Evolution of Human Mate Choice
Geary, David C., Vigil, Jacob, Byrd-Craven, Jennifer, The Journal of Sex Research
The study of human sexual behavior and human sex differences has been approached from many vantage points (Davidson & Moore, 2001; McGillicuddy-De Lisi & De Lisi, 2002) and in recent years has been viewed through the lens of evolutionary theory (Buss, 1994; Campbell, 2002; Geary, 1998; Low, 2000; Symons, 1979). However, many psychologists, social scientists, and social critics are reluctant and sometimes vigorously opposed to understanding human behavior in general and human sexuality in particular from an evolutionary perspective (Segerstrale, 2000), or at the very least argue that social influences are predominant (Wood & Eagly, 2002). Our goal is not to address the attendant philosophical or social issues, but rather to provide an introduction to the theory and empirical research generated from the evolutionary perspective. In particular, we focus on women's and men's preferences and Choices of mates and marriage partners, and invite the reader to judge for himself or herself the utility of this approach.
In the first section, we provide an introduction to the theoretical and empirical literatures on mate choices in other species (Andersson, 1994; Darwin, 1871) and the framework for appreciating the advantages of this approach for understanding human mate choices. In the second and third respective sections, we provide overviews of evolutionary research on women' and men's mate choices. In the final section, we describe how human mate choices are moderated by social and ecological conditions.
MATE CHOICE IN NONHUMAN SPECIES
Darwin and Wallace (1858) independently discovered the primary mechanisms--natural selection--that drive evolutionary change within species and result in the origin of new species. Darwin also discovered another group of mechanisms that operate within species and are principle factors in the evolution of sex differences (Darwin, 1871). These mechanisms are called sexual selection and involve competition with members of the same sex over mates (intrasexual competition) and discriminative choice of mating partners (intersexual choice). The most common mating dynamic involves male-male competition over access to mates and female choice of mating partners (Andersson, 1994). In the first section, we describe why this dynamic is so common and when exceptions (e.g., male choice) are predicted to evolve. In the second section, we describe intersexual choice in nonhuman species.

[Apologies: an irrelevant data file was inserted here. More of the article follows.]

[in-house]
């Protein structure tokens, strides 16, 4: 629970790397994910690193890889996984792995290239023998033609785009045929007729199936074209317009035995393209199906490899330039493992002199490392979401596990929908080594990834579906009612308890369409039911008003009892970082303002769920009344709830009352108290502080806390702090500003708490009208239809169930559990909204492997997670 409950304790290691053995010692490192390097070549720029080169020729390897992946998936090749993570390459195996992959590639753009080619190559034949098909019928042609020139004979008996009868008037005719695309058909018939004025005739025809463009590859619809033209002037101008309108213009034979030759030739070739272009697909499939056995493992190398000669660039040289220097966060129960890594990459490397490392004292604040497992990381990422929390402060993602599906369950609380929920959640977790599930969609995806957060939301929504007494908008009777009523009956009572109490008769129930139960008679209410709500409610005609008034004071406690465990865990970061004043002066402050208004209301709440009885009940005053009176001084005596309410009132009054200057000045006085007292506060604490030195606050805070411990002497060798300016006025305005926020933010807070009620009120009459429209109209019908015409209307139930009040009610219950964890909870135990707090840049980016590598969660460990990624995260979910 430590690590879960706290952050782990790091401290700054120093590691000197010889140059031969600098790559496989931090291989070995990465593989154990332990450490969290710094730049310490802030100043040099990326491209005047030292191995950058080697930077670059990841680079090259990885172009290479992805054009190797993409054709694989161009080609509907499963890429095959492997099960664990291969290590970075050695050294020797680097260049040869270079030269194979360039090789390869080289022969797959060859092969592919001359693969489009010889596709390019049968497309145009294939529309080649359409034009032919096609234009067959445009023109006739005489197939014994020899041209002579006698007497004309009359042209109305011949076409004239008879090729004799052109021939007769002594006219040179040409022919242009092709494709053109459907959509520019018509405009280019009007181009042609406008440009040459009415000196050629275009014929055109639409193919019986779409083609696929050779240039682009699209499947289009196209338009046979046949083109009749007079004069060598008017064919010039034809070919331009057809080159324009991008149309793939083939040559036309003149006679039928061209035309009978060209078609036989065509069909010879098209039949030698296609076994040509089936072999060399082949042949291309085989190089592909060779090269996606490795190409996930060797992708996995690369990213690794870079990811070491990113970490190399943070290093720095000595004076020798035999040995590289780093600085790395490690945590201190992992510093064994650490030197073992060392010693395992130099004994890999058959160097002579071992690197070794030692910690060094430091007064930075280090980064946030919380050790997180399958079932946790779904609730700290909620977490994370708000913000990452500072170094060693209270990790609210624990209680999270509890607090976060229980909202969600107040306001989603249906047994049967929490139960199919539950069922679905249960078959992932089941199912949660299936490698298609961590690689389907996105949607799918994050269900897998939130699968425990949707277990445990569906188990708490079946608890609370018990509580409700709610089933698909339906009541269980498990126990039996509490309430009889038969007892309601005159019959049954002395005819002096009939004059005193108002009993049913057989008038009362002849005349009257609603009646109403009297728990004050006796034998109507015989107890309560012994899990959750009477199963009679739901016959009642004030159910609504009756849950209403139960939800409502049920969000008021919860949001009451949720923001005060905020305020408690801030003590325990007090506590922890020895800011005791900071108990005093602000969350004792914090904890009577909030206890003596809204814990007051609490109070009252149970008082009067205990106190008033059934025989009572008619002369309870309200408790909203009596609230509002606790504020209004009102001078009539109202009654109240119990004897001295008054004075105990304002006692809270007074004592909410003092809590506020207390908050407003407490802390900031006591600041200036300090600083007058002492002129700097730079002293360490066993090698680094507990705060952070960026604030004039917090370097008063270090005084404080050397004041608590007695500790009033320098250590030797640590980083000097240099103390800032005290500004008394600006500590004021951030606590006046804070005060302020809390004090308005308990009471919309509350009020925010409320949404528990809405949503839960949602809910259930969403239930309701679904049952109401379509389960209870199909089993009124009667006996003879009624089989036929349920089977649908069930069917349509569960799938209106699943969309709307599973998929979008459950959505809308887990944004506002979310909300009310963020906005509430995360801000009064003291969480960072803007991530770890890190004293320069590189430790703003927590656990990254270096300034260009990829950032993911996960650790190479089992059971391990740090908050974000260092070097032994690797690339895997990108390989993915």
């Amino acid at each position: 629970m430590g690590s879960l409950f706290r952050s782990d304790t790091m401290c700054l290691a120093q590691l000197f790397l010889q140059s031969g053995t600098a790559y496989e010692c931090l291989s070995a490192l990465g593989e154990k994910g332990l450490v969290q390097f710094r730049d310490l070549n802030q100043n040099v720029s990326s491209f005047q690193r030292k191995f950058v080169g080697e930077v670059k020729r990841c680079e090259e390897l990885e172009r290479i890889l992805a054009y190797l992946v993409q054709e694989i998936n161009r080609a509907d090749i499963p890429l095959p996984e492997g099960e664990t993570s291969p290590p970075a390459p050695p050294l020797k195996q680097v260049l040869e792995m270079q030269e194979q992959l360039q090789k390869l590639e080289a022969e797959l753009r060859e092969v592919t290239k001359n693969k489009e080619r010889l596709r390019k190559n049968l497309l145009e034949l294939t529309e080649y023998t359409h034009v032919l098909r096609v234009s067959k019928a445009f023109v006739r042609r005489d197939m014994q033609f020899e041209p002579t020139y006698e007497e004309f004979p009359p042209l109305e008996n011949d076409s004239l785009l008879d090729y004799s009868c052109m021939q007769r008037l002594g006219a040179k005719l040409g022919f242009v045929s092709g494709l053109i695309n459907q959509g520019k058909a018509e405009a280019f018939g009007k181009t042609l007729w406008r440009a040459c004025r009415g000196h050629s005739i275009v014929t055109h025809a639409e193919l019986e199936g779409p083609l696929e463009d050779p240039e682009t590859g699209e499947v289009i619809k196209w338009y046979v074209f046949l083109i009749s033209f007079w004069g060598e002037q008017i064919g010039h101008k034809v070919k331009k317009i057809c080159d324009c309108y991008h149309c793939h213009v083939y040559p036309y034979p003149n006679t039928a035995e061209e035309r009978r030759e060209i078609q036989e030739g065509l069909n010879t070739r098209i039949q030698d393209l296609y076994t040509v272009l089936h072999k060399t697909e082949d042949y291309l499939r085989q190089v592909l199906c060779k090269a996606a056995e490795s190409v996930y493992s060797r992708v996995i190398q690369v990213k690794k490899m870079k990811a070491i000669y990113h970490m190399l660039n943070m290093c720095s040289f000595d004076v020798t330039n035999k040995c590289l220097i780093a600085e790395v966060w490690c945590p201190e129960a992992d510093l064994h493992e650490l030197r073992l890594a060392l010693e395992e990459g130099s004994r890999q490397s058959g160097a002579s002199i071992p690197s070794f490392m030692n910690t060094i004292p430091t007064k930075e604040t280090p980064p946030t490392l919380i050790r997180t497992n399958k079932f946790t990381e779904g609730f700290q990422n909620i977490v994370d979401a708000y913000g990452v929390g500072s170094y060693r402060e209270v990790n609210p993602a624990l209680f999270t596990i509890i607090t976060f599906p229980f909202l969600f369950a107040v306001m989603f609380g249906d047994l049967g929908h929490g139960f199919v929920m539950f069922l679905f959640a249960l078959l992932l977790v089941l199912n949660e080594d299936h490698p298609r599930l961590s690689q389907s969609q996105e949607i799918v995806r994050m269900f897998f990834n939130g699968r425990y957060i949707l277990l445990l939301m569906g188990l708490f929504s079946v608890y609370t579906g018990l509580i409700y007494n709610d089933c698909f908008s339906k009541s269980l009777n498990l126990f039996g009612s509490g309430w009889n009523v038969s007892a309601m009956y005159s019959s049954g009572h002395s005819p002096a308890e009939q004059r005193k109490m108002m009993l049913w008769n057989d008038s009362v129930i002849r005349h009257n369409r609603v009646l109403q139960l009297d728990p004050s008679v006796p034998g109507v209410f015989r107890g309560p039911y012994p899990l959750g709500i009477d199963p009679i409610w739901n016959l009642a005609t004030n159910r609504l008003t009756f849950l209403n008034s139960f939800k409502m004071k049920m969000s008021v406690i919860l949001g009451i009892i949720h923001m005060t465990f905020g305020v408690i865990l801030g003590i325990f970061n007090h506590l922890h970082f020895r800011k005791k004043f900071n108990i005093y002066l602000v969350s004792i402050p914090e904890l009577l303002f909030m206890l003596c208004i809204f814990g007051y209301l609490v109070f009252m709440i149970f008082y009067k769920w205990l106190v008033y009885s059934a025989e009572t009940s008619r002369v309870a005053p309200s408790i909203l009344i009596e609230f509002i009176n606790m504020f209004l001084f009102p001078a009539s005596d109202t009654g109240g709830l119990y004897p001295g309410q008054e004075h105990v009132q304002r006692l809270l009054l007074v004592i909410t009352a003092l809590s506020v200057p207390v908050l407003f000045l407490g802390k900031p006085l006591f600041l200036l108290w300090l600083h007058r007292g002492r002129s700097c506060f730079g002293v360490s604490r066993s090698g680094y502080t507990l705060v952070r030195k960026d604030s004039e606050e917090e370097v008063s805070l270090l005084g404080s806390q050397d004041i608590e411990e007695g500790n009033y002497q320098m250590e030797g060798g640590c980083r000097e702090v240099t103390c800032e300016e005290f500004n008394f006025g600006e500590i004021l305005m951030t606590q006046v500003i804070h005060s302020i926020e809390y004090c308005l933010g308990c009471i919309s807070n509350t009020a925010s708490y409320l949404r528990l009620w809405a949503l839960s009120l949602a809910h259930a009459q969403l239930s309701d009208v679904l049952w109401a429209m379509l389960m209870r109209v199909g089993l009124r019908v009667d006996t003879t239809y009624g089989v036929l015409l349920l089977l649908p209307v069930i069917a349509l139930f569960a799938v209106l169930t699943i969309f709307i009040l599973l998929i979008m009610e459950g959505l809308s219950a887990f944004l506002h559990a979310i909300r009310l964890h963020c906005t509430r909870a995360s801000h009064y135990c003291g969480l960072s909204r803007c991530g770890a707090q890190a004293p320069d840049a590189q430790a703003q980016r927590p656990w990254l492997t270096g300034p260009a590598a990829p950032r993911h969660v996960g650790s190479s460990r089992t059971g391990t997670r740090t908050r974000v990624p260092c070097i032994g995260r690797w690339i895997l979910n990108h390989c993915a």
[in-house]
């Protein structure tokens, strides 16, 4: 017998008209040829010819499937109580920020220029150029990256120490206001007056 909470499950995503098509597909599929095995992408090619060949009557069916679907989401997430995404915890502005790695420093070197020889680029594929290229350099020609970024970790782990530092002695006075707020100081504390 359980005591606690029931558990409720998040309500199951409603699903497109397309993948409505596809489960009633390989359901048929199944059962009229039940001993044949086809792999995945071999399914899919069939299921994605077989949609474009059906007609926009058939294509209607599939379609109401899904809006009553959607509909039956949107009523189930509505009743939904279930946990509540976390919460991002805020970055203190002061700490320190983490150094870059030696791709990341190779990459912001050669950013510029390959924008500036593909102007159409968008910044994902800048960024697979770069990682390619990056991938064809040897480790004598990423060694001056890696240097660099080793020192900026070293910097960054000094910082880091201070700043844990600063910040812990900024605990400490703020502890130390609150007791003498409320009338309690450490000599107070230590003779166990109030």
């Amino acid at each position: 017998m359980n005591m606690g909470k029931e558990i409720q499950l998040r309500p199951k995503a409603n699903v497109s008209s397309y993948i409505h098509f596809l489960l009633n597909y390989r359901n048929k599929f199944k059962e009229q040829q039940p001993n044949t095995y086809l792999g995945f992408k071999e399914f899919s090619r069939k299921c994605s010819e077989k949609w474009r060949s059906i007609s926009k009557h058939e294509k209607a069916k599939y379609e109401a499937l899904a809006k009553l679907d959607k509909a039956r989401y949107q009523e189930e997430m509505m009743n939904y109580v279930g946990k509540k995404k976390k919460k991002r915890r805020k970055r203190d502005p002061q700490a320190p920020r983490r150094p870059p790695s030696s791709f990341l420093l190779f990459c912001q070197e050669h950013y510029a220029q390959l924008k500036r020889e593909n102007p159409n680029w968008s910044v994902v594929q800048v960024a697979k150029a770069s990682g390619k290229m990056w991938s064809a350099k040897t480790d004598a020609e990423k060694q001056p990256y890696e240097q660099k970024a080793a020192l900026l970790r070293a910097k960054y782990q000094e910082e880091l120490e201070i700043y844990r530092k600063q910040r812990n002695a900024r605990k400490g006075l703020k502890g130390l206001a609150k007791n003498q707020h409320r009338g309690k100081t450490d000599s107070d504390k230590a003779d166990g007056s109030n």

Compete or Choose?
Darwin (1871) defined sexual selection, but did not determine why males tend to compete over mates and why females are the choosier of the sexes (see Cronin, 1991). About 100 years later, Williams (1966) and Trivers (1972) determined that any sex difference in the tendency to compete or choose largely but not exclusively turns on the degree of each sexes' investment in parenting. The sex that provides more than his or her share of parental investment becomes, in effect, an important reproductive resource for members of the opposite sex (Dawkins, 1989; Trivers, 1972). One result is competition among members of the lower investing sex (typically males) over the parental investment of members of the higher investing sex (typically females). Members of the higher investing sex are thus in demand, and can be choosy when it comes to mates. Clutton-Brock and Vincent (1991) determined that any sex difference in the tendency to parent is linked to a sex difference in the potential rate of reproduction. As we describe in the next sections, the potential rate of reproduction interacts with social conditions, in particular the operational sex ratio (OSR), to create mating dynamics.
Sex Differences in Rate of Reproduction
The basic issue is the biological limit on how many offspring males and females can potentially produce in their lifetime. The upper limit is determined by how fast the individual can potentially reproduce (Clutton-Brock & Vincent, 1991). …